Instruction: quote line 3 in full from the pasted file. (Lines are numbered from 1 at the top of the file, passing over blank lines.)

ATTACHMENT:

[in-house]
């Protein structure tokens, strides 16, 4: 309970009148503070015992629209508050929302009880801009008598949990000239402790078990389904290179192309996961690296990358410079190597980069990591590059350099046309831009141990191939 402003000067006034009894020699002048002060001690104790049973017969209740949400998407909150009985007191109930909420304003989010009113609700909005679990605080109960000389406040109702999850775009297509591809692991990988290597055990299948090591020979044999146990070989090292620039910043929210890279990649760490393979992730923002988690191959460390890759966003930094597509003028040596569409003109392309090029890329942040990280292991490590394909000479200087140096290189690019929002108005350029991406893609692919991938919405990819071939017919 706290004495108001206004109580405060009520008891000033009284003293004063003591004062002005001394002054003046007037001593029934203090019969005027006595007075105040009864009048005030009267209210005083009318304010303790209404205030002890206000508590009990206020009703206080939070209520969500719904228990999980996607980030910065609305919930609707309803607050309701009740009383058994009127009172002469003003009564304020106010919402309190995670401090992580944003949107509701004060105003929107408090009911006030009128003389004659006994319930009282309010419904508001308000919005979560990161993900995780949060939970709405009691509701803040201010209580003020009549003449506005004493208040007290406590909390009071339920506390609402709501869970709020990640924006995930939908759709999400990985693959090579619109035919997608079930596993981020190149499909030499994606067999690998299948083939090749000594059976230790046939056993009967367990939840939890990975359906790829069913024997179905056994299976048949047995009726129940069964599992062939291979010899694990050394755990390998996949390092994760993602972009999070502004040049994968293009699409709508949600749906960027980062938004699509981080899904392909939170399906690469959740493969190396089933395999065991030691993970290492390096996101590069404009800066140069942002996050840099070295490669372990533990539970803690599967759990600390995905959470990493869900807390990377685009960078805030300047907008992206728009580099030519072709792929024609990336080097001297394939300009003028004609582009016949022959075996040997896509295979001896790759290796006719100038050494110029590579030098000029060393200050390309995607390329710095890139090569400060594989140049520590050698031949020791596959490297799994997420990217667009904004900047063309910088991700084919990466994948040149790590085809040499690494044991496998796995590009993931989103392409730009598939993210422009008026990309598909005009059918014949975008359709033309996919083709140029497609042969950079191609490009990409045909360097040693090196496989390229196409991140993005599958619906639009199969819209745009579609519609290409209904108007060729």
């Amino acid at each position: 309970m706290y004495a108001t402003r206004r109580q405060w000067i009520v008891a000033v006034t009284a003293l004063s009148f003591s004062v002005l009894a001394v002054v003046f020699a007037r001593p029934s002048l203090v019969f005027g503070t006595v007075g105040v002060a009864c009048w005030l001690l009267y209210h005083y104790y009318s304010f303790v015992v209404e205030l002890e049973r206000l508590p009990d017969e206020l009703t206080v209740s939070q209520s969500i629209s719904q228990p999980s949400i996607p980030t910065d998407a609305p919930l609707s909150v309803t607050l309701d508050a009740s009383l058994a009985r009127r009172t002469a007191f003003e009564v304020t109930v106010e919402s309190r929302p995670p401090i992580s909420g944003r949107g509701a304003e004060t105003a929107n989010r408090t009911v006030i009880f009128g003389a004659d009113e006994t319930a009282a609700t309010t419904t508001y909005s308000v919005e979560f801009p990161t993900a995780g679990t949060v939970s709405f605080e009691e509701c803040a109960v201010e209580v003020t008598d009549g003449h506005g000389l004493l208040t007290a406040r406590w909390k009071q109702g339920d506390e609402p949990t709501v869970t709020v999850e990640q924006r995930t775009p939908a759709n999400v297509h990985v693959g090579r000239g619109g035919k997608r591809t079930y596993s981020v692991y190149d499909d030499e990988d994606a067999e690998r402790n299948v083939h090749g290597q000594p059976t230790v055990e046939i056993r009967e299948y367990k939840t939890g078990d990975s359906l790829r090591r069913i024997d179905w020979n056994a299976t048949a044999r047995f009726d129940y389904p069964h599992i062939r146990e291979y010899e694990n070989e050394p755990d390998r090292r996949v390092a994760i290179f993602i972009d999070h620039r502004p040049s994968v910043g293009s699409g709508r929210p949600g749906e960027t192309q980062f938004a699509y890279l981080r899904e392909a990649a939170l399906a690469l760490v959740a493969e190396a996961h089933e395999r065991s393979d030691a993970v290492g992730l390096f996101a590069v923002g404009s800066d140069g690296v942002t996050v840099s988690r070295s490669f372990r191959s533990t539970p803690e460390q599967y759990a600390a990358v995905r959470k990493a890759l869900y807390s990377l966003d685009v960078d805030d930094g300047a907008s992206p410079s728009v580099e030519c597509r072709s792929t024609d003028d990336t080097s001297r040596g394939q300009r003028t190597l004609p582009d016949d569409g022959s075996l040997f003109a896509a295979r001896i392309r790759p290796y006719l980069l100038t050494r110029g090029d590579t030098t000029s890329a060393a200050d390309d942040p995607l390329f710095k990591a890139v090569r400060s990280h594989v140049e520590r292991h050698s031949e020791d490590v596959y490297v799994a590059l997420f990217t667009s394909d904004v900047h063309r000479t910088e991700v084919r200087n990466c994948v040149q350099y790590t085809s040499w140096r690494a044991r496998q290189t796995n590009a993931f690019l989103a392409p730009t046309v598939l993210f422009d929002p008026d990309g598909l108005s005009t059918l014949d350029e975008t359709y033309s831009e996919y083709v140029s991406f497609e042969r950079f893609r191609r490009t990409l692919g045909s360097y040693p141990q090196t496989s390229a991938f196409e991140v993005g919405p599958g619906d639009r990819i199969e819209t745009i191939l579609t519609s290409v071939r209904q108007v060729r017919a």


């Amino acid at each position: 309970m706290y004495a108001t402003r206004r109580q405060w000067i009520v008891a000033v006034t009284a003293l004063s009148f003591s004062v002005l009894a001394v002054v003046f020699a007037r001593p029934s002048l203090v019969f005027g503070t006595v007075g105040v002060a009864c009048w005030l001690l009267y209210h005083y104790y009318s304010f303790v015992v209404e205030l002890e049973r206000l508590p009990d017969e206020l009703t206080v209740s939070q209520s969500i629209s719904q228990p999980s949400i996607p980030t910065d998407a609305p919930l609707s909150v309803t607050l309701d508050a009740s009383l058994a009985r009127r009172t002469a007191f003003e009564v304020t109930v106010e919402s309190r929302p995670p401090i992580s909420g944003r949107g509701a304003e004060t105003a929107n989010r408090t009911v006030i009880f009128g003389a004659d009113e006994t319930a009282a609700t309010t419904t508001y909005s308000v919005e979560f801009p990161t993900a995780g679990t949060v939970s709405f605080e009691e509701c803040a109960v201010e209580v003020t008598d009549g003449h506005g000389l004493l208040t007290a406040r406590w909390k009071q109702g339920d506390e609402p949990t709501v869970t709020v999850e990640q924006r995930t775009p939908a759709n999400v297509h990985v693959g090579r000239g619109g035919k997608r591809t079930y596993s981020v692991y190149d499909d030499e990988d994606a067999e690998r402790n299948v083939h090749g290597q000594p059976t230790v055990e046939i056993r009967e299948y367990k939840t939890g078990d990975s359906l790829r090591r069913i024997d179905w020979n056994a299976t048949a044999r047995f009726d129940y389904p069964h599992i062939r146990e291979y010899e694990n070989e050394p755990d390998r090292r996949v390092a994760i290179f993602i972009d999070h620039r502004p040049s994968v910043g293009s699409g709508r929210p949600g749906e960027t192309q980062f938004a699509y890279l981080r899904e392909a990649a939170l399906a690469l760490v959740a493969e190396a996961h089933e395999r065991s393979d030691a993970v290492g992730l390096f996101a590069v923002g404009s800066d140069g690296v942002t996050v840099s988690r070295s490669f372990r191959s533990t539970p803690e460390q599967y759990a600390a990358v995905r959470k990493a890759l869900y807390s990377l966003d685009v960078d805030d930094g300047a907008s992206p410079s728009v580099e030519c597509r072709s792929t024609d003028d990336t080097s001297r040596g394939q300009r003028t190597l004609p582009d016949d569409g022959s075996l040997f003109a896509a295979r001896i392309r790759p290796y006719l980069l100038t050494r110029g090029d590579t030098t000029s890329a060393a200050d390309d942040p995607l390329f710095k990591a890139v090569r400060s990280h594989v140049e520590r292991h050698s031949e020791d490590v596959y490297v799994a590059l997420f990217t667009s394909d904004v900047h063309r000479t910088e991700v084919r200087n990466c994948v040149q350099y790590t085809s040499w140096r690494a044991r496998q290189t796995n590009a993931f690019l989103a392409p730009t046309v598939l993210f422009d929002p008026d990309g598909l108005s005009t059918l014949d350029e975008t359709y033309s831009e996919y083709v140029s991406f497609e042969r950079f893609r191609r490009t990409l692919g045909s360097y040693p141990q090196t496989s390229a991938f196409e991140v993005g919405p599958g619906d639009r990819i199969e819209t745009i191939l579609t519609s290409v071939r209904q108007v060729r017919a």